Equality before the law is one of the fundamental rights of the international community, recognised in human rights instruments internationally, nationally and in Australia at a state level. (7) Equality before the law seeks to safeguard two principles: non-discrimination and equal treatment. (8) The principle of non-discrimination requires that people are not discriminated against on grounds including race, gender, religion, sexual orientation or wealth. (9) Equal treatment on the other hand recognises that difference exists, but seeks to ensure that substantive equality is achieved. (10) In short, the principle of equality seeks to prevent like situations being treated differently, and different situations being treated alike.

In Australia, the principle of equality before the law is assured through a number of measures including the requirement that judicial officers take an oath to administer the law without fear, favour, affection or ill-will and the availability of legal assistance through Legal Aid Commissions and Community Legal Centres. In sentencing, the principle is thought to be achieved through the long-held common-law principle that in imposing a fine on financially disadvantaged offenders the amount will be reduced. In such cases, non-discrimination is assured through the courts sanctioning of both the wealthy and the financially disadvantaged offender with a fine, thereby upholding the principle that offenders convicted of the same offence will be sanctioned similarly where the degree of culpability is comparable. (11) Equal treatment is also recognised through the sanctioning of a socially disadvantaged offender with a reduced fine. The fine amount is different but at the same time equal in terms of impact.

Unfortunately, for a number of reasons, the principle of equality in Australia's criminal justice system has been compromised. Firstly, financially disadvantaged offenders are more likely than their more wealthy counterparts to be sanctioned in the criminal courts. (12) A good example is social security fraud, which is more likely to be prosecuted than tax fraud, although the economic impact of tax fraud is significantly higher. (13) Additionally, crimes committed disproportionately by the wealthy, such as white-collar crime, are far more frequently dealt with outside the formal criminal justice system, such as a statutory agency 'policing' and where prosecution is considered a last resort. (14)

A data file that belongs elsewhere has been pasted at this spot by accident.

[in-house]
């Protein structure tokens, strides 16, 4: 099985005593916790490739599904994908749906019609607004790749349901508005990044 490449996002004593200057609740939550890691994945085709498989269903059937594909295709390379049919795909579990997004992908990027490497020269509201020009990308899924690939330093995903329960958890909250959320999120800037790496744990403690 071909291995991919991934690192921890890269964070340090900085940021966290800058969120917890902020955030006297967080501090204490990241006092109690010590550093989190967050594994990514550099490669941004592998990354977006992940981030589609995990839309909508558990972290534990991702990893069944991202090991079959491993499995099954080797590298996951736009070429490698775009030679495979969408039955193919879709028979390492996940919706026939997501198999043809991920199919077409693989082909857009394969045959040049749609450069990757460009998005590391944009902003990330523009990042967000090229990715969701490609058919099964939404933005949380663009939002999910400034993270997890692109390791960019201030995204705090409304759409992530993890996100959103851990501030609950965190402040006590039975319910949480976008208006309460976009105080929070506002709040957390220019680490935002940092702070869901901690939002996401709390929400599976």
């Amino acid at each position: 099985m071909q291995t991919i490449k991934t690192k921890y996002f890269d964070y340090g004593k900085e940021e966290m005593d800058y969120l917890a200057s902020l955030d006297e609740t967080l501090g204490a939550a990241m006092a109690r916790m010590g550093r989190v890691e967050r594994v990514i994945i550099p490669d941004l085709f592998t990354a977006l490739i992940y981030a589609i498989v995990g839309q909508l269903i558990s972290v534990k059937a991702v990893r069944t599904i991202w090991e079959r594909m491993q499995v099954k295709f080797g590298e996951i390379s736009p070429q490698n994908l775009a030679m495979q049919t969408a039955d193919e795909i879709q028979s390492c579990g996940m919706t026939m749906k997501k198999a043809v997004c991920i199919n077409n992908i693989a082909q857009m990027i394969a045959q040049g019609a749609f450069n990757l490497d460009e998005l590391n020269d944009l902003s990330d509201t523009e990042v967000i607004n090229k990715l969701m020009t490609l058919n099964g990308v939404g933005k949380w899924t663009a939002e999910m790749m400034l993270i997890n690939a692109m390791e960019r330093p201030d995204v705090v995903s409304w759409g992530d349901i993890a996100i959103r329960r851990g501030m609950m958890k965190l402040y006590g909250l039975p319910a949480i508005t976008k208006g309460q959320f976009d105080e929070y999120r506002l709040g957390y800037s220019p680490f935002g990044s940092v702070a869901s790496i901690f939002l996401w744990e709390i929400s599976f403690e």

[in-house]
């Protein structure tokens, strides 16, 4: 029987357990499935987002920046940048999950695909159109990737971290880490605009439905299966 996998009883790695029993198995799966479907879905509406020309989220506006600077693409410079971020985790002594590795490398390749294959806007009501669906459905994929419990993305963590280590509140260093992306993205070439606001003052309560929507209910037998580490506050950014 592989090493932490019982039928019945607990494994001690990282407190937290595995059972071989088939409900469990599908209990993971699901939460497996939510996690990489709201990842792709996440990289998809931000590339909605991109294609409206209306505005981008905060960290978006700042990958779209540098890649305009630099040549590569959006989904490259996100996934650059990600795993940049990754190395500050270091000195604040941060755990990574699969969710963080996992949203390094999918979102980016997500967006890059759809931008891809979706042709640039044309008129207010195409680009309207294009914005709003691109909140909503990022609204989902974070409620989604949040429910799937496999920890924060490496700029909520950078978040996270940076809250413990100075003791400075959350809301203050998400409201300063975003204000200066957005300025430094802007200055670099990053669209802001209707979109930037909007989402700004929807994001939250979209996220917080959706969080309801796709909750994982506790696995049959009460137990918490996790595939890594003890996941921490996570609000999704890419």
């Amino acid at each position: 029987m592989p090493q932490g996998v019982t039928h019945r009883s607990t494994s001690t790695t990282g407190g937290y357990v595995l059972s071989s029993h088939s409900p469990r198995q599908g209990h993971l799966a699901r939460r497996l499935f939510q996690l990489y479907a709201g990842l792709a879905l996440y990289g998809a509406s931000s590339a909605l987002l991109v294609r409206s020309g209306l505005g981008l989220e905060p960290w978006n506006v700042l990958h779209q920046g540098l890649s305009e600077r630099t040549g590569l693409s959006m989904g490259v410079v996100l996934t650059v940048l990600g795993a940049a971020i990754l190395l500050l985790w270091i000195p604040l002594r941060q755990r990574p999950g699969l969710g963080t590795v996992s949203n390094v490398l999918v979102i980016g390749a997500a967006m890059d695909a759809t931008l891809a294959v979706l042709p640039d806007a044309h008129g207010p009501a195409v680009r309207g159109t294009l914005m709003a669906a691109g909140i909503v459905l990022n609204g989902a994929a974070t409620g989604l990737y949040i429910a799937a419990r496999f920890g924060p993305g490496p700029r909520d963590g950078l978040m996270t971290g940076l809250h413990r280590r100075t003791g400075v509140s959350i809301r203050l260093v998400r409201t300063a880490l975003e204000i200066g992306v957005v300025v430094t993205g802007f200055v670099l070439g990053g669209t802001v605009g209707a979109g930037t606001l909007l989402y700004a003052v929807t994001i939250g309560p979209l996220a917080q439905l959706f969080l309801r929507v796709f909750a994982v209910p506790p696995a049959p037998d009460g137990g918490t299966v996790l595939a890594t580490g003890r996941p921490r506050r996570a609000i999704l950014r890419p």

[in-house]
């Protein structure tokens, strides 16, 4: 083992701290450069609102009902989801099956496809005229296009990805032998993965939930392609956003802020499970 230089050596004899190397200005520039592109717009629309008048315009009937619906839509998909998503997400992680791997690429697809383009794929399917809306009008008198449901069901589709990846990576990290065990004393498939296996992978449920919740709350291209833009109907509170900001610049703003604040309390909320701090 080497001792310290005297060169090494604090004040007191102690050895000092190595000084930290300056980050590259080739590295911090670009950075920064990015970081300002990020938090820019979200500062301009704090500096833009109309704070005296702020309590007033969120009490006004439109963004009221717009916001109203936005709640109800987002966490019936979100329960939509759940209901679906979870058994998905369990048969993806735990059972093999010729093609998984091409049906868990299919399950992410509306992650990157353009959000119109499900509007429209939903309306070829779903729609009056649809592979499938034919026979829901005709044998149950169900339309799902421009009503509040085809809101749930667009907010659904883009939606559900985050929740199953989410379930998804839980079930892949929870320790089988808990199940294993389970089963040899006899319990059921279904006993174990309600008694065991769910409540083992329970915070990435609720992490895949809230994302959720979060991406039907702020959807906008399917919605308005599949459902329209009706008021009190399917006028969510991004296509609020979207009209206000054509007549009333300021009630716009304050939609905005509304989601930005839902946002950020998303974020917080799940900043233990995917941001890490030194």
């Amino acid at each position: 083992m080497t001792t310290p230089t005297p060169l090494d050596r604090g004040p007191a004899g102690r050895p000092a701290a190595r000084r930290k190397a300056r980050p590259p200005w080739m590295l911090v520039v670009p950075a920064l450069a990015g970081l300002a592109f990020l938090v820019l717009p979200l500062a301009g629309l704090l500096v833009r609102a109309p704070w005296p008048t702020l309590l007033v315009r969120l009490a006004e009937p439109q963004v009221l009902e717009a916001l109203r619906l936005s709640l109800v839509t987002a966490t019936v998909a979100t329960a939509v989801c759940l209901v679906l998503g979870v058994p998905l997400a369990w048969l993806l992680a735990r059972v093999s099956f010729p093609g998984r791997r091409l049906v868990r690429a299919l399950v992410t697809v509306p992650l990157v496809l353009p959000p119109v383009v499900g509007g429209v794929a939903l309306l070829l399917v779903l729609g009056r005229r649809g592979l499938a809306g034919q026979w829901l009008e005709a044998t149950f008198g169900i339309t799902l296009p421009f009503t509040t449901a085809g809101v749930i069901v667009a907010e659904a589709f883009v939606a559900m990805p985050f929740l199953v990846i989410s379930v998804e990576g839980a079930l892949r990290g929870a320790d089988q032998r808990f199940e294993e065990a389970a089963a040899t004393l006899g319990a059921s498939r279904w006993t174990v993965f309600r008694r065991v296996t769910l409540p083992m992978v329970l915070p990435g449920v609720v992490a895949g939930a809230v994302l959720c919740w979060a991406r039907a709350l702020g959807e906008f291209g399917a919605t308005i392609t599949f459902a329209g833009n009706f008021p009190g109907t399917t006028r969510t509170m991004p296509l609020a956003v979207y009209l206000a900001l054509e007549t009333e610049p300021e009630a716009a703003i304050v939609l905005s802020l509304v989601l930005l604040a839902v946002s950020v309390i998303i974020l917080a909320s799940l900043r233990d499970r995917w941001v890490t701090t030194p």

In fining offenders, the disproportionate number of financially disadvantaged offenders means that the tariff adopted by the courts will usually be at the lower end ensuring that the fine imposed on wealthier offenders cannot meet the principle of equal treatment. It should also be acknowledged that even a reduced tariff does not ensure that the effect of the fine will not be onerous for the financially disadvantaged offender. As well, the widely accepted judicial view holds that unless legislatively mandated, the fine will not be increased because of the offender's wealth, (15) meaning that the fine continues to be imposed disproportionately harshly on financially disadvantaged offenders.

Further, despite the common-law assurance of a fine reduction for financially disadvantaged offenders, there is no guarantee that consideration of the financial circumstances of the offender actually occurs in practice. For example, a study carried out in 2004 in the Brisbane Magistrates Court established that whilst more than half (56 percent) of those convicted of public nuisance offences were financially disadvantaged, the fine imposed was higher than that imposed on offenders convicted of the same offence but not assessed as financially disadvantaged. (16) The failure to consider the financial circumstances of the offender is not limited to Queensland with a survey of Magistrate Courts carried out in New South Wales during 2007 reporting that 76 percent of Magistrates would only 'sometimes' impose an alternative sentence in circumstances where the offender could not afford to pay the fine. (17)

Additionally, the principle of non-discrimination, with its emphasis on ensuring that financially disadvantaged offenders are not treated less favourably, is breached when wealthier offenders, who have paid restitution, receive a reduced sentence, when compared with the financially disadvantaged offender, who is unable to make such payment. (18) Further, the courts may discriminate by imposing a more severe sentence on the financially disadvantaged offender. For example, Ashworth noted that the financially destitute are more likely to be sanctioned with the more severe sentence of community service, when they should in fact receive either a conditional or absolute discharge. (19)